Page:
CAPE GIRARDEAU, Mo. (KFVS) - More people in the Heartland are joining efforts to reduce gun violence, but since it’s a polarizing issue many have different approaches to getting it done.
According to fatal injury data from the Centers For Disease Control, nearly 40,000 people were shot and killed in 2017. That averages out to 109 Americans being fatally shot every day.
The striking statistics are motivating people to join a grass roots movement.
One of them is Moms Demand Action for Gun Sense in America, which has tripled its number of local groups in Missouri over the past year and a half.
The 18th group will be based out of Poplar Bluff.
Organizer Lynda Stewart said the group now has more than 300 supporters throughout Southeast Missouri.
Stewart said the shooting in El Paso, Texas in August is driving a lot of interest because rural families shop at Walmart and could see themselves as victims.
Stewart and other mothers are demanding action policy changes when it comes to gun sales. They are urging for background checks for all guns sales. According to a Pew Research poll, 85 percent of Americans support this proposal.
“You have to remember when our background check law was written all of these years ago, the internet was just in its infancy," Stewart said. “Just like so many of our laws they need to be updated to reflect the times because back when it was written there we only brick and mortar stores and now we’ve got online, if you’re answering an ad in your local newspaper. If you’re at a garage sale.”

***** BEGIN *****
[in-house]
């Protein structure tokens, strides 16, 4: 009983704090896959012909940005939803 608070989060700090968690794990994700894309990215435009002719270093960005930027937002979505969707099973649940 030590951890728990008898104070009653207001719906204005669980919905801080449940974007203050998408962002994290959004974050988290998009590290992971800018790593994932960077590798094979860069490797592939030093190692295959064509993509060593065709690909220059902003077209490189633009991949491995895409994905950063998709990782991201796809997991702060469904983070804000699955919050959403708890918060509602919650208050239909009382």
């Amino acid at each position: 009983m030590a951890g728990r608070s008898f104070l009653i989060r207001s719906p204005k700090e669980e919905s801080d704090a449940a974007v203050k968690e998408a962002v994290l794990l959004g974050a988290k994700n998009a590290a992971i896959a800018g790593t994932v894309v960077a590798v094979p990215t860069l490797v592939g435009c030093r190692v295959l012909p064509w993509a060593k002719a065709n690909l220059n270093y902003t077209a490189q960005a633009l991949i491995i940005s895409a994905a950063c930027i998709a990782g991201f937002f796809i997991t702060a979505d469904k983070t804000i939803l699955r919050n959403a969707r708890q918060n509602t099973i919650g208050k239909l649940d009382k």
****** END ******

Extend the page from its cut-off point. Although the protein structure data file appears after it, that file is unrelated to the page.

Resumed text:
Not everyone agrees with this approach.
Shooters Gun Shop owner, Lanell Lang, said their business uses the National Instant Criminal Background Check System (NICS) on every firearm sale.
Lang states the current law works. According to U.S. Bureau of Justice statistics, NICS has blocked more than 3.5 million sales to prohibited purchasers since 1994.
Instead, Lang supports reducing gun violence through more firearm education.
“I’m all for gun safety. You need to teach your kids or whomever, even if it’s not your child to respect the firearm. To show them what can happen with a firearm," Lang said. "They have to go through a hunter safety course, and it’s not the guns that kill people. It’s the people.”
In February 2019 the US House of Representatives passed H.R. 8 known as the Bipartisian Background Checks Act of 2019, but the U.S. Senate has not taken up the proposed bill.